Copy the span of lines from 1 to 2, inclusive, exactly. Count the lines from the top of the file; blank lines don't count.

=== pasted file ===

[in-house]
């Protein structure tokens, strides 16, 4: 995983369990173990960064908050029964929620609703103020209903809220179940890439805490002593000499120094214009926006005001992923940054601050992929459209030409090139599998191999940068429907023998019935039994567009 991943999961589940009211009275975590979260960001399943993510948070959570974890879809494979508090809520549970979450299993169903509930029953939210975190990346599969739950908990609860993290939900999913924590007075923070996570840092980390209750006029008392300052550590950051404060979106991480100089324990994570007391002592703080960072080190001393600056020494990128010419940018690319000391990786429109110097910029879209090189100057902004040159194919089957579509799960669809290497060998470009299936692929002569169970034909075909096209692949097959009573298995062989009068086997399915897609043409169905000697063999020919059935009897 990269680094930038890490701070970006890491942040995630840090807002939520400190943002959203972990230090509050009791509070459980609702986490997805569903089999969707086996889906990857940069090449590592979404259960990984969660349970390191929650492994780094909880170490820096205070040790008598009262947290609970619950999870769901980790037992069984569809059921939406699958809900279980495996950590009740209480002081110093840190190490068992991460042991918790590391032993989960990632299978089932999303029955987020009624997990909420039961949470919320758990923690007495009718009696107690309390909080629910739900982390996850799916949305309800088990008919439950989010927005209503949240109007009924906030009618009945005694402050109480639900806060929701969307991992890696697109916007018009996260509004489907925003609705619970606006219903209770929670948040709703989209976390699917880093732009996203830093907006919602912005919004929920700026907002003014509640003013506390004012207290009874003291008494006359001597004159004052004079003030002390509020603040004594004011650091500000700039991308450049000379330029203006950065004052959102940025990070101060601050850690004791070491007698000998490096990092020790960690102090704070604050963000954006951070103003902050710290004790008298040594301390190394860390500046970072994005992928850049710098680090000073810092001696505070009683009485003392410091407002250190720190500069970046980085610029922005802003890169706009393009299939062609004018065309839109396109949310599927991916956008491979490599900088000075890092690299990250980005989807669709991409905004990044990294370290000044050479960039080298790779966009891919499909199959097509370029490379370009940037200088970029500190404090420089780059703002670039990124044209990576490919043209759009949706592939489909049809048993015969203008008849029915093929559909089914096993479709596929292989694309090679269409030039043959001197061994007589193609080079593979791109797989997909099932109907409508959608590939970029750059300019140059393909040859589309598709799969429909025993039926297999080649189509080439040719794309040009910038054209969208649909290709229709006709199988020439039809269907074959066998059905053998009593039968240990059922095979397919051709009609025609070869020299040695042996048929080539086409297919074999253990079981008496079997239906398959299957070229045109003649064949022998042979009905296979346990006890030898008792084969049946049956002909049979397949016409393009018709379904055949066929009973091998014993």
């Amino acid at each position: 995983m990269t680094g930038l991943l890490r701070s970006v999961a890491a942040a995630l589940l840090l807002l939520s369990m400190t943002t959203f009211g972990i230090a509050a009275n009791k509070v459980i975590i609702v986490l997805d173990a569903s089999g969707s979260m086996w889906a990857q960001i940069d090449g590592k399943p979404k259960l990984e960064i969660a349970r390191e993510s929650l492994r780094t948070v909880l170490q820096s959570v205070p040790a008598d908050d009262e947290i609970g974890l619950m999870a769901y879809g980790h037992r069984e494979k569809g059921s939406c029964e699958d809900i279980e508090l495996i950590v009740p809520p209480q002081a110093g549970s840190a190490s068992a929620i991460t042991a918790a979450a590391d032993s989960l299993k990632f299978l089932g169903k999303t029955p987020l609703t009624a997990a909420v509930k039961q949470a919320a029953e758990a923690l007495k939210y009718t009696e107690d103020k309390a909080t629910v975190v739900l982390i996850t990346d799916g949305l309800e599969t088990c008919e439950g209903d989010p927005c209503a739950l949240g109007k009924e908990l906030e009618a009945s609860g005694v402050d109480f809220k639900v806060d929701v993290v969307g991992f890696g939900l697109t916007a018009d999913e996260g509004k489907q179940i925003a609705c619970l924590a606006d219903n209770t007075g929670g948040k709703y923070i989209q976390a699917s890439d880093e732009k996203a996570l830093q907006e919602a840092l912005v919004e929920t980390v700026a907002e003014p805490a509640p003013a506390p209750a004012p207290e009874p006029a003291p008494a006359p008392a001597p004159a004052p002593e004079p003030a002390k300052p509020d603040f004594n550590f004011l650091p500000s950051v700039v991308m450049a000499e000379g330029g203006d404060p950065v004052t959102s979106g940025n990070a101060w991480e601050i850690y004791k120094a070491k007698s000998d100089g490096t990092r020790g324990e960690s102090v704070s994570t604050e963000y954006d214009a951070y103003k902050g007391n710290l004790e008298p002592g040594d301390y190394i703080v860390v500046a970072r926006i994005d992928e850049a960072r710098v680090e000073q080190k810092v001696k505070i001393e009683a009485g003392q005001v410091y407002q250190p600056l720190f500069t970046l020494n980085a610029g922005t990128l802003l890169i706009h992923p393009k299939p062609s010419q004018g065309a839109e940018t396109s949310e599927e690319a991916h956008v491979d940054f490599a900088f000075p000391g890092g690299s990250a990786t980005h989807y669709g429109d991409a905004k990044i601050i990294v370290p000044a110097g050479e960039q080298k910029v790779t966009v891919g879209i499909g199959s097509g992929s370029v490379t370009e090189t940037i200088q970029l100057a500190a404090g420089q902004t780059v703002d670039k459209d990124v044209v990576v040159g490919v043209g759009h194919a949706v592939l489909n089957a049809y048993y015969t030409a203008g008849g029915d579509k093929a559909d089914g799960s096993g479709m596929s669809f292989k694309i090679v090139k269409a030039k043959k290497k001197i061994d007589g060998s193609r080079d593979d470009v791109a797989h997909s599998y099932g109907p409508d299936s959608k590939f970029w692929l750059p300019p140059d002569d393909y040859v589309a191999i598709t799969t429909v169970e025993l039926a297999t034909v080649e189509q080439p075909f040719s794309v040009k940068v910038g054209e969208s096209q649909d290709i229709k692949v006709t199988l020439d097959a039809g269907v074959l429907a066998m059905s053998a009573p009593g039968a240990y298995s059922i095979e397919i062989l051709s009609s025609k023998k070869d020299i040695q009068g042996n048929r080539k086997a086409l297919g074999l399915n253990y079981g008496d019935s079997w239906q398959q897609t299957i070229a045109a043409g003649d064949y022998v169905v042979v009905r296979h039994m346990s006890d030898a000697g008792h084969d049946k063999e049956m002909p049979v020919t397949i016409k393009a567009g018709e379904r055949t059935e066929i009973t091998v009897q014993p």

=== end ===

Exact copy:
[in-house]
């Protein structure tokens, strides 16, 4: 995983369990173990960064908050029964929620609703103020209903809220179940890439805490002593000499120094214009926006005001992923940054601050992929459209030409090139599998191999940068429907023998019935039994567009 991943999961589940009211009275975590979260960001399943993510948070959570974890879809494979508090809520549970979450299993169903509930029953939210975190990346599969739950908990609860993290939900999913924590007075923070996570840092980390209750006029008392300052550590950051404060979106991480100089324990994570007391002592703080960072080190001393600056020494990128010419940018690319000391990786429109110097910029879209090189100057902004040159194919089957579509799960669809290497060998470009299936692929002569169970034909075909096209692949097959009573298995062989009068086997399915897609043409169905000697063999020919059935009897 990269680094930038890490701070970006890491942040995630840090807002939520400190943002959203972990230090509050009791509070459980609702986490997805569903089999969707086996889906990857940069090449590592979404259960990984969660349970390191929650492994780094909880170490820096205070040790008598009262947290609970619950999870769901980790037992069984569809059921939406699958809900279980495996950590009740209480002081110093840190190490068992991460042991918790590391032993989960990632299978089932999303029955987020009624997990909420039961949470919320758990923690007495009718009696107690309390909080629910739900982390996850799916949305309800088990008919439950989010927005209503949240109007009924906030009618009945005694402050109480639900806060929701969307991992890696697109916007018009996260509004489907925003609705619970606006219903209770929670948040709703989209976390699917880093732009996203830093907006919602912005919004929920700026907002003014509640003013506390004012207290009874003291008494006359001597004159004052004079003030002390509020603040004594004011650091500000700039991308450049000379330029203006950065004052959102940025990070101060601050850690004791070491007698000998490096990092020790960690102090704070604050963000954006951070103003902050710290004790008298040594301390190394860390500046970072994005992928850049710098680090000073810092001696505070009683009485003392410091407002250190720190500069970046980085610029922005802003890169706009393009299939062609004018065309839109396109949310599927991916956008491979490599900088000075890092690299990250980005989807669709991409905004990044990294370290000044050479960039080298790779966009891919499909199959097509370029490379370009940037200088970029500190404090420089780059703002670039990124044209990576490919043209759009949706592939489909049809048993015969203008008849029915093929559909089914096993479709596929292989694309090679269409030039043959001197061994007589193609080079593979791109797989997909099932109907409508959608590939970029750059300019140059393909040859589309598709799969429909025993039926297999080649189509080439040719794309040009910038054209969208649909290709229709006709199988020439039809269907074959066998059905053998009593039968240990059922095979397919051709009609025609070869020299040695042996048929080539086409297919074999253990079981008496079997239906398959299957070229045109003649064949022998042979009905296979346990006890030898008792084969049946049956002909049979397949016409393009018709379904055949066929009973091998014993």